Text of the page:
This population based study on children with CP from Nigeria a LMIC study, suggests evidence on specific comorbidities and their negative impact on school attendance which were independent of CP severity.

Previous studies on CP in children from Nigeria and LMIC have mostly been from facility based samples rather than the community. There have recently been population-based studies from Bangladesh on prevalence and co-morbidity [24], using the same methodology and from Uganda, on prevalence only [17]. Review of these, has highlighted there is a need for further population-based studies from other LMIC to understand cultural and geographic differences in the burden of co-morbidities that has differed across regions [42]. .Furthermore, few studies in LMIC are available on children with CP from community-based studies in relation to participation in schooling and most information regarding schooling, have been based on hospital samples [5, 43].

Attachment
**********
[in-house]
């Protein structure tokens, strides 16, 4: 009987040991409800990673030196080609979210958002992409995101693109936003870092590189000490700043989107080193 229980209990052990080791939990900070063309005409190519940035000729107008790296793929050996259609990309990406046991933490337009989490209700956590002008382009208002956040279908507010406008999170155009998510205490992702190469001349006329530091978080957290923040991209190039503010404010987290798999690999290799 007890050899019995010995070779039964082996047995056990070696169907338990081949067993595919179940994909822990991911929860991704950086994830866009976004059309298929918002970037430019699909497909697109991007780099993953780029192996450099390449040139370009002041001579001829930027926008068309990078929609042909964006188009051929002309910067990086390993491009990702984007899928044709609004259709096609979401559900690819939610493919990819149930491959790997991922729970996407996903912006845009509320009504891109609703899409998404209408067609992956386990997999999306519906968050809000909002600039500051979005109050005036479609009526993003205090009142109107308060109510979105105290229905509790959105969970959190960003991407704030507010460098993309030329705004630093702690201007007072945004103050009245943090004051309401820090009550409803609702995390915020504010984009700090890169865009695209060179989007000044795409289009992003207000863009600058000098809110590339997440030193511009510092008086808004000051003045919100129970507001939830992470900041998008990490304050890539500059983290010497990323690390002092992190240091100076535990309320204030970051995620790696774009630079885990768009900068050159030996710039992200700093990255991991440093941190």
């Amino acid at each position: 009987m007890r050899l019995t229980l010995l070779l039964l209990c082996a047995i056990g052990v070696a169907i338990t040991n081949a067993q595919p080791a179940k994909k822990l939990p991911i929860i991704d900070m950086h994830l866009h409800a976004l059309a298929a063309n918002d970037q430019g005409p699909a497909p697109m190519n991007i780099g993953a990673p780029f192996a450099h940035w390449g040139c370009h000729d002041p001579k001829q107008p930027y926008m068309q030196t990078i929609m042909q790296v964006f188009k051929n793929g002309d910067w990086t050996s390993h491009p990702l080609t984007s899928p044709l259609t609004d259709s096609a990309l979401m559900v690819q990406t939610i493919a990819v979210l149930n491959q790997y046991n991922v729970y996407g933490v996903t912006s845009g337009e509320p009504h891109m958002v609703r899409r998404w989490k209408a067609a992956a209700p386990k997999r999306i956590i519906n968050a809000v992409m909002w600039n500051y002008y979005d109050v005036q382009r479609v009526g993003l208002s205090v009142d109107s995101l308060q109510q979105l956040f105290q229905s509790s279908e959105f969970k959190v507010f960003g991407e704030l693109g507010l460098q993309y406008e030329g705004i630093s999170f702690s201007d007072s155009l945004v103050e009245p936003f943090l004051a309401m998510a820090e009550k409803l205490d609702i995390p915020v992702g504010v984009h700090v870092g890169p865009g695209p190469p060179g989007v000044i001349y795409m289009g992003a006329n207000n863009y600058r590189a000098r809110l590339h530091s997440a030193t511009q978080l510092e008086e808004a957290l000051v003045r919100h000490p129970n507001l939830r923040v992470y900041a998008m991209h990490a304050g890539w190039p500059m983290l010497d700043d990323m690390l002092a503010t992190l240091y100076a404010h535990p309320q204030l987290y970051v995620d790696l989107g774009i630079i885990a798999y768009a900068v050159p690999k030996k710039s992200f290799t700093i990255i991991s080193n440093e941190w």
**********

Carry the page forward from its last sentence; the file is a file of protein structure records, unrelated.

Comparative studies have shown that the KIM can be used effectively to estimate a prevalence and identify associated comorbid conditions and predictors. For instance, a large sample of children with CP with physical impairment have been identified through the key informant method in Bangladesh [21, 24, 28]. However, the issues of stigma, difficulty with movement and poor expectations for treatment of the condition may have discouraged some parents from bringing their child for examinations [44].

All the comorbid conditions in our study occurred in higher frequency than are reported in studies from High Income Countries [45, 46]. In the Ugandan study, two comorbidities were reported (learning disability and epilepsy) in similarly high frequencies and this was from a hospital-based study where one might expect higher level of difficulties that had resulted in referral to hospital [5]. In comparison to Bangladesh [24], the proportion with various co-morbidities was similar for some e.g. hearing impairment and higher in others e.g. visual acuity impairment. Differences seen could well be related to different screening and assessment measures as well as reflecting population differences. Our study also included other areas of difficulty which can have a significant impact such as behaviour and malnutrition.